Speaking of chases, there’s a hilarious “going down the garrigue roads on my enduro motorcycle” straight out of the late 60’s De Funes cop-versus-naturists comedies. Hilarious mostly thanks to the stunt double having no more than a third of the bulk of Reno, and the fact I was waiting to see a Citroën 2CV, with Sister Clotilde and Cruchot inside, cross the path of the chase. Sadly, they only copy-pasted the concept without embracing fully the reference. I’d rather see the pillaging of old movies assumed for a change…

On the other hand, there is one thing you can’t get nail on Europa : it’s the production value on little details. The world depicted feels credible, flashbacks are using period vehicles and clothes (more or less, I didn’t push into it, maybe it’s wrong by 5 years, but it’s far better than the usual French standards). Eventually, such things only emphasize on how bad the story is weaved and shot, because well, you only seek this kind of tidbits when there’s not enough on screen to occupy your frontal lobes. Globally “L’immortel” feels like a TV evening-presentation, commercials included, and that’s clearly not what I’d want to see when I go to the theater.

The character design is perfect. Yes, really : every single goofy archetype of both the polar and the action movie is used. Why bother in making anything new when you have such a wide panel of pre-made cardboard cutouts to staple into your movie?

Let’s see … In the family of “worst clichés to use in a polar” I want the female inspector/single mother-widow with a drinking problem. She’s here, using Marina Foïs as a vector for her day-to-day mild despair and exhaustion, making the character look, and specially sound, like a M.I.L.F. you’d want to soil with porcine manure. In this fiction she’s tied into the “real-life” story by being the widow of Pierre Goldman. In the movie, thanks to the combined skills of the 4 scenarists after a week of cocaine-induced brain-storming, he’s a cop killed by Tony Zacchia, the villain of the story; in our world he was a left-wing terrorist, presumably killed by Tany Zampa the real life counterpart of our movie bad guy.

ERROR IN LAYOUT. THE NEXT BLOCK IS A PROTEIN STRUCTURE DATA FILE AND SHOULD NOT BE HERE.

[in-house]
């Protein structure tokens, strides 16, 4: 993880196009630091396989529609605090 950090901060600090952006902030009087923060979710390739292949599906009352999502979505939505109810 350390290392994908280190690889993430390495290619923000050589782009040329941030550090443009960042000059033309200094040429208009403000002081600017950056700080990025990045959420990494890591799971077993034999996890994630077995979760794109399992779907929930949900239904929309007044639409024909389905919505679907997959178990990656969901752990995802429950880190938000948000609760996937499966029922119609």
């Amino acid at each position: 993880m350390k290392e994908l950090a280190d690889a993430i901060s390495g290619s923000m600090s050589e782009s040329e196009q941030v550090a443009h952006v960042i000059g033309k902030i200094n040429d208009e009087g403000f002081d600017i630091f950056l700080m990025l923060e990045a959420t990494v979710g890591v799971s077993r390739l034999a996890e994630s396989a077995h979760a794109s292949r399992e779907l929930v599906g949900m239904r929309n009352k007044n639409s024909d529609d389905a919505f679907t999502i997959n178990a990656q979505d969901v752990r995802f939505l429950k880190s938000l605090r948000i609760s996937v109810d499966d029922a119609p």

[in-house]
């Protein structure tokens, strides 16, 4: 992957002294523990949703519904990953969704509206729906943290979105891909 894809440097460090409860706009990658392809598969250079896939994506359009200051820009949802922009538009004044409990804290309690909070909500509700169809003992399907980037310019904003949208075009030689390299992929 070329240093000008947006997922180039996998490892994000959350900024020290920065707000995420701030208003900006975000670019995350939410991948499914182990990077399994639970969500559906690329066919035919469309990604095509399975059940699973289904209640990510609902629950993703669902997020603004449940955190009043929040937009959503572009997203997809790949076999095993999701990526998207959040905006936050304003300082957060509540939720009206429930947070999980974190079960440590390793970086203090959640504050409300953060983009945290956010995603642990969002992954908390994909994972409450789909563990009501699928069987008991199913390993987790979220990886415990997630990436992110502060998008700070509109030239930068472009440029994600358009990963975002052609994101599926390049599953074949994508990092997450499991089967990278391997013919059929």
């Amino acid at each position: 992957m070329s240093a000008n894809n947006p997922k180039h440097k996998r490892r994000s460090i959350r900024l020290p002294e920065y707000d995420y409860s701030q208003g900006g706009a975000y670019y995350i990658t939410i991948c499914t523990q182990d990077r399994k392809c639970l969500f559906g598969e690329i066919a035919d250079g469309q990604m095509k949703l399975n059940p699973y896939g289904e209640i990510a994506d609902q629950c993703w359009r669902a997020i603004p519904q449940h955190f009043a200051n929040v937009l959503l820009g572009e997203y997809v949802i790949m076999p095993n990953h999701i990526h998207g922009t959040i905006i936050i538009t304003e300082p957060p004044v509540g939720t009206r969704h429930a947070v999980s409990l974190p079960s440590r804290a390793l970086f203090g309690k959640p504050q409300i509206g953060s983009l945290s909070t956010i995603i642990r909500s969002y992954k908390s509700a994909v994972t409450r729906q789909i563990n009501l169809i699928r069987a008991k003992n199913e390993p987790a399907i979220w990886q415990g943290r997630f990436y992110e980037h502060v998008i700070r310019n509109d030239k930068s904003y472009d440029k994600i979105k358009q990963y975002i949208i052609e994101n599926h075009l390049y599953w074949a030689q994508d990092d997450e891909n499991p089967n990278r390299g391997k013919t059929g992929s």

Speaking of the archenemy, he is depicted as the hypochondriac villain with a sp-spsp-speech impediment, incidentally looking straight out of a Bob Morane novel or some low-grade Fu Manchu parody. Moreover he’s played by Kad Merad, who doesn’t know a dime about acting and feels like some sort of foot fungus you can’t scrub off. On the other hand, the whole being a mix of fiction and biography, with this one I don’t really know if it’s simply a stupid cliché, or some way to get “vae victis!” on the memory of a fallen enemy by defiling him one last time. The real guy behind the character being dead since 1984, I’ll bet on the second possibility, corpses don’t complain.

The hero oscillates between the usual clichés, namely the “blow-up-the-bad-guy-while-grinning type” and the “moody-gunslinger-who-will-only-draw-when-he-must type”, with some lukewarm canned-pathos around the corner when his son gets kidnapped by Zacchia’s minions. On that particular point, let me say that “the strong guy trying to rein in his sorrow” can be expressed with something else than a ridiculous trembling lower lip, it’s so hilarious it spoils the mood of the so called “emotion” scenes.